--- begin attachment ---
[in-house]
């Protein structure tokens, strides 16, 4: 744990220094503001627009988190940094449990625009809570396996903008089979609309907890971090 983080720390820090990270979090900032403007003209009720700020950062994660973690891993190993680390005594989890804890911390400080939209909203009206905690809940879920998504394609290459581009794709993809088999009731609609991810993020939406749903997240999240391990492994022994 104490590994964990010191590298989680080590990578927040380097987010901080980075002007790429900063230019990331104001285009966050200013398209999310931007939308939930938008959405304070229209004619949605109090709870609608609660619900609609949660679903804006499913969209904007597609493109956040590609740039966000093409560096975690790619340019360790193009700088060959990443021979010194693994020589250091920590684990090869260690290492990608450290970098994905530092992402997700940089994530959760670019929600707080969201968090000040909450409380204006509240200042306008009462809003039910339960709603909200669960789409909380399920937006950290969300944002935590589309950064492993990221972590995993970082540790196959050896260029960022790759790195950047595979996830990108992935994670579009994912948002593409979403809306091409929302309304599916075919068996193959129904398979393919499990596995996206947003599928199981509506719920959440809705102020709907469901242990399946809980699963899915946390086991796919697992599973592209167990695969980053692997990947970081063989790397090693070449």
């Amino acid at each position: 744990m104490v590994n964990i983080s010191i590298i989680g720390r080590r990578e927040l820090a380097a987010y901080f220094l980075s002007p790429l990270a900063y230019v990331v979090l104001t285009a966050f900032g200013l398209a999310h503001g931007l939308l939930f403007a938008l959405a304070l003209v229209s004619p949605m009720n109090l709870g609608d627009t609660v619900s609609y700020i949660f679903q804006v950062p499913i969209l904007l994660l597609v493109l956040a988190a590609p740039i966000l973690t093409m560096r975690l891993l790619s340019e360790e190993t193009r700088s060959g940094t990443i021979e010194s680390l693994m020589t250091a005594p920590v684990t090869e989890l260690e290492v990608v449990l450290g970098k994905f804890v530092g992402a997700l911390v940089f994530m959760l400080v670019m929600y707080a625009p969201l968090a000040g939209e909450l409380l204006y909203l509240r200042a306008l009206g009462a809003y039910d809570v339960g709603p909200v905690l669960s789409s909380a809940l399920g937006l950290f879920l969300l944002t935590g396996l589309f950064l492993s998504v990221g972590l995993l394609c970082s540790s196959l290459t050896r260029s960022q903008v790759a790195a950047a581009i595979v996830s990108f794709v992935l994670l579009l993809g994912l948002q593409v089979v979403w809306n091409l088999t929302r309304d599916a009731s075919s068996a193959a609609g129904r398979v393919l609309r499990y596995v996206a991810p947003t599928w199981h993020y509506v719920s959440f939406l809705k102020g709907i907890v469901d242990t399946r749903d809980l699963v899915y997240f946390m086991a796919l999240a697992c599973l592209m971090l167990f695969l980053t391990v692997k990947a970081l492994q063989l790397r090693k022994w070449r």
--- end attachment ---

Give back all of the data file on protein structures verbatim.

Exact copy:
[in-house]
């Protein structure tokens, strides 16, 4: 744990220094503001627009988190940094449990625009809570396996903008089979609309907890971090 983080720390820090990270979090900032403007003209009720700020950062994660973690891993190993680390005594989890804890911390400080939209909203009206905690809940879920998504394609290459581009794709993809088999009731609609991810993020939406749903997240999240391990492994022994 104490590994964990010191590298989680080590990578927040380097987010901080980075002007790429900063230019990331104001285009966050200013398209999310931007939308939930938008959405304070229209004619949605109090709870609608609660619900609609949660679903804006499913969209904007597609493109956040590609740039966000093409560096975690790619340019360790193009700088060959990443021979010194693994020589250091920590684990090869260690290492990608450290970098994905530092992402997700940089994530959760670019929600707080969201968090000040909450409380204006509240200042306008009462809003039910339960709603909200669960789409909380399920937006950290969300944002935590589309950064492993990221972590995993970082540790196959050896260029960022790759790195950047595979996830990108992935994670579009994912948002593409979403809306091409929302309304599916075919068996193959129904398979393919499990596995996206947003599928199981509506719920959440809705102020709907469901242990399946809980699963899915946390086991796919697992599973592209167990695969980053692997990947970081063989790397090693070449």
């Amino acid at each position: 744990m104490v590994n964990i983080s010191i590298i989680g720390r080590r990578e927040l820090a380097a987010y901080f220094l980075s002007p790429l990270a900063y230019v990331v979090l104001t285009a966050f900032g200013l398209a999310h503001g931007l939308l939930f403007a938008l959405a304070l003209v229209s004619p949605m009720n109090l709870g609608d627009t609660v619900s609609y700020i949660f679903q804006v950062p499913i969209l904007l994660l597609v493109l956040a988190a590609p740039i966000l973690t093409m560096r975690l891993l790619s340019e360790e190993t193009r700088s060959g940094t990443i021979e010194s680390l693994m020589t250091a005594p920590v684990t090869e989890l260690e290492v990608v449990l450290g970098k994905f804890v530092g992402a997700l911390v940089f994530m959760l400080v670019m929600y707080a625009p969201l968090a000040g939209e909450l409380l204006y909203l509240r200042a306008l009206g009462a809003y039910d809570v339960g709603p909200v905690l669960s789409s909380a809940l399920g937006l950290f879920l969300l944002t935590g396996l589309f950064l492993s998504v990221g972590l995993l394609c970082s540790s196959l290459t050896r260029s960022q903008v790759a790195a950047a581009i595979v996830s990108f794709v992935l994670l579009l993809g994912l948002q593409v089979v979403w809306n091409l088999t929302r309304d599916a009731s075919s068996a193959a609609g129904r398979v393919l609309r499990y596995v996206a991810p947003t599928w199981h993020y509506v719920s959440f939406l809705k102020g709907i907890v469901d242990t399946r749903d809980l699963v899915y997240f946390m086991a796919l999240a697992c599973l592209m971090l167990f695969l980053t391990v692997k990947a970081l492994q063989l790397r090693k022994w070449r």